For me, if I get to the place where I am pushed to decide, then I will let go of God's power rather than God's love. I cannot let go of the fact that the Bible says, "God is love." Jesus shows us love and compassion in every way.
Personally, I can let go of some of the sovereignty of God. I decided some time ago that the future is unknowable. Therefore, I think there are some things God does not know. And I think there are some things God cannot do.
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There was an old theological question, "Can God make a boulder so big that God cannot lift it?" It is a logical contradiction. In the same way, I personally believe the future does not exist. I can't know it; you can't know it; and God can't know it. It does not exist even in the mind of God.
I believe God is with us in time. I am willing to let go of some of the all-knowing aspect of God so that I can keep God's love supreme. For me, God did not know the tsunami was going to happen, and God didn't cause it to happen. I think it's a part of freedom in the world. God chose to create the world with freedom and for us to have free will. If God did that, then there are a lot of things God doesn't control. I would even suggest that God doesn't know what we are going to decide.
I want you to know that most preachers will tell you that God knows the future, even if God doesn't control it. But for me, I keep coming back to that problem -- if I knew it was going to happen and I didn't do something about it, that would make me a bad person. I am not willing to make God a bad person.
I want God to be all-loving and if I have to give up something, I will give on God's foreknowledge and God's power. God has created the world with freedom. God took his hands off the world and declared that there would be some things that just happen. I think God cannot make a world that is free and still be constantly tweaking the laws of nature a billion times a day to insure everybody's safety, comfort and success. If God did that, science would be impossible.
I think God loves us. There is something about the way God made the world that God could not prevent the tsunami. If God could have, I insist that God should have.
We need to always be gracious in our response. Philip Yancey began his career interviewing people who faced all kinds of tragedy. He interviewed a teenager mauled by a grizzly bear as he tried to rescue his girlfriend. He interviewed a family where the father had died while sheltering his children with his body during a blizzard on Mount Rainier. He said that every person he interviewed confessed that their experience brought them to the wall with God, but every one had a devastating indictment of the church. He said, "Christians always seemed to make matters worse." One day a Christian would come to the hospital and say, "God is punishing you." Another Christian would come to the hospital and say, "No, it's not God; it's Satan." Another would say, "God hand picked you so that you would give God the glory through this experience." Another would say, "It's not God nor Satan; you just happened to get in the way of an angry mother bear." Theories of pain only confuse and do not help. They needed comfort from God and from God's people. In almost every case, Christians brought more pain and little comfort.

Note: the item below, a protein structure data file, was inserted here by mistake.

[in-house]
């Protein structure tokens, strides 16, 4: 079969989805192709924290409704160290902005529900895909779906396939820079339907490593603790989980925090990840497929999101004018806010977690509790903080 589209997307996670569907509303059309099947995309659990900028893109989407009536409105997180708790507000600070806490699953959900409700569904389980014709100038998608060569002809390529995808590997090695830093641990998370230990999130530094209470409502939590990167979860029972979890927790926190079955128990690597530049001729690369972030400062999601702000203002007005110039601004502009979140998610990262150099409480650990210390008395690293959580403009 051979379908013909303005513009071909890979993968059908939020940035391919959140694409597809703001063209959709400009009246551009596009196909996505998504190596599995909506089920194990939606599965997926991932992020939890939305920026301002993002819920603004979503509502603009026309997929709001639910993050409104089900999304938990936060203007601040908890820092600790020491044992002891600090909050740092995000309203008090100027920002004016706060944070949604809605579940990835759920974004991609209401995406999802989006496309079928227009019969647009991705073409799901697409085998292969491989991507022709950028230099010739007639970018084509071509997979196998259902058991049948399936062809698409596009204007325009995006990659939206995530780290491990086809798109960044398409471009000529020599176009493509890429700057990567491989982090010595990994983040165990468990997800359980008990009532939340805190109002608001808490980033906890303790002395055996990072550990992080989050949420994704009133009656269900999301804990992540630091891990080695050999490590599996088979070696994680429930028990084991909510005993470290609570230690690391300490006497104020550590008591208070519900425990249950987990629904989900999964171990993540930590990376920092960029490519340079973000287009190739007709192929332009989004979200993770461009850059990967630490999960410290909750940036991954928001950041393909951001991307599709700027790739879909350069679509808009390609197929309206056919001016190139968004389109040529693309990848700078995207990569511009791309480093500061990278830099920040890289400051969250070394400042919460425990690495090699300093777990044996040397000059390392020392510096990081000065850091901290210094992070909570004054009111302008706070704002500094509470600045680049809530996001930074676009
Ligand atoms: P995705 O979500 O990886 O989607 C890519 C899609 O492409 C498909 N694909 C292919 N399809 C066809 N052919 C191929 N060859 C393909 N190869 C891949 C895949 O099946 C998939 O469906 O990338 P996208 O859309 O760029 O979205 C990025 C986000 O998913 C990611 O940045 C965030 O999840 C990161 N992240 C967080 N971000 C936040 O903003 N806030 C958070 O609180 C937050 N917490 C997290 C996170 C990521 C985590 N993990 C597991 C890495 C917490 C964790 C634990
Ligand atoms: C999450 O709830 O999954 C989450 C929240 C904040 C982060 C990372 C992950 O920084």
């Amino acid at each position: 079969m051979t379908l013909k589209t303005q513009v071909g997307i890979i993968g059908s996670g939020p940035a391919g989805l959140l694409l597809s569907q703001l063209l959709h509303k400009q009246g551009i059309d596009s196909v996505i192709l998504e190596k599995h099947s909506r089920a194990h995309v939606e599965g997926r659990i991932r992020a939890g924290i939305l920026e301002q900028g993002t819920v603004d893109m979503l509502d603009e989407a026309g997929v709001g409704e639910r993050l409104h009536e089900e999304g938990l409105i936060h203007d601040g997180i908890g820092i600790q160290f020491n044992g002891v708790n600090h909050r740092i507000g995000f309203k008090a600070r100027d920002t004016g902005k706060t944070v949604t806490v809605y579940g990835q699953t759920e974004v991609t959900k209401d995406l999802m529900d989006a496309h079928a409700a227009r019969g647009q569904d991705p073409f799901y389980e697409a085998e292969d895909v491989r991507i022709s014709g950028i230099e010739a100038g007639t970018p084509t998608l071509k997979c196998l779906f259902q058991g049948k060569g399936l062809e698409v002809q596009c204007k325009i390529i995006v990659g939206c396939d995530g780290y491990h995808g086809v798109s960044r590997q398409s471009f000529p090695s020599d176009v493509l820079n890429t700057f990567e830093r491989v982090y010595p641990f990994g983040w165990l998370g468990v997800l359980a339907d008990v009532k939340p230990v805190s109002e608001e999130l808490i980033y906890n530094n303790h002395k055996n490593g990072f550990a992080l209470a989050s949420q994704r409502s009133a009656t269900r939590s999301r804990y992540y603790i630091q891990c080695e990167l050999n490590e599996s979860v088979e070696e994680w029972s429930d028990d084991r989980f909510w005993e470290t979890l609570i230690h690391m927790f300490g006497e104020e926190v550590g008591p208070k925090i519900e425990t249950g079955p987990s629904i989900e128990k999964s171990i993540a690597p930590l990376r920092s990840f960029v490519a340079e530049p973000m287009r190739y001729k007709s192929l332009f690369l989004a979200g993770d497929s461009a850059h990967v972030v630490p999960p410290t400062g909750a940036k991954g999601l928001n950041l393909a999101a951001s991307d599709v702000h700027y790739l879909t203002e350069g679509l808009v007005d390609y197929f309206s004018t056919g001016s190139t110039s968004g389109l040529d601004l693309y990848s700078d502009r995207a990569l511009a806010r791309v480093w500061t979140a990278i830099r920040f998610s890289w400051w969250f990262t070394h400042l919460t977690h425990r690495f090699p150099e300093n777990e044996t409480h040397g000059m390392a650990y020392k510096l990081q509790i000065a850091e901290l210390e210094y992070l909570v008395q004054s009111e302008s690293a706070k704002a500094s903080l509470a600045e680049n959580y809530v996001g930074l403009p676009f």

I think the role of comfort is to say, "I don't know why but I know God loves! I am going to keep holding to the love of God. God cares. God is there for us. God brings comfort to us."
There was a wonderful poem written after September 11 which reminds us of our unity and how we are tied with those around the world who suffer. It is entitled, "One," and was written by Cheryl Sawyer (Copyright 2001, Cheryl Sawyer. Used by permission):
As the soot and dirt and ash rained down,
We became one color.
As we carried each other down the stairs of the burning building,
We became one class.
As we lit candles of waiting and hope,
We became one generation.
As the firefighters and police officers fought their way into the inferno,
We became one gender.
As we fell to our knees in prayer for strength,
We became one faith.
As we whispered or shouted words of encouragement,
We spoke one language.
As we gave our blood in lines a mile long,
We became one body.
As we mourned together the great loss,
We became one family.
As we cried tears of grief and loss,
We became one soul.
As we retell with pride of the sacrifice of heroes,
We become one people.
We are The power of one.
We are United.
We are America.
And we would add now, "We are the world."
God says that we are here to share our love for those around the world, and we are surely one with those who suffer.
Scripture quotations from the World English Bible.
Copyright 2005, Dr. Mickey Anders. Used by permission.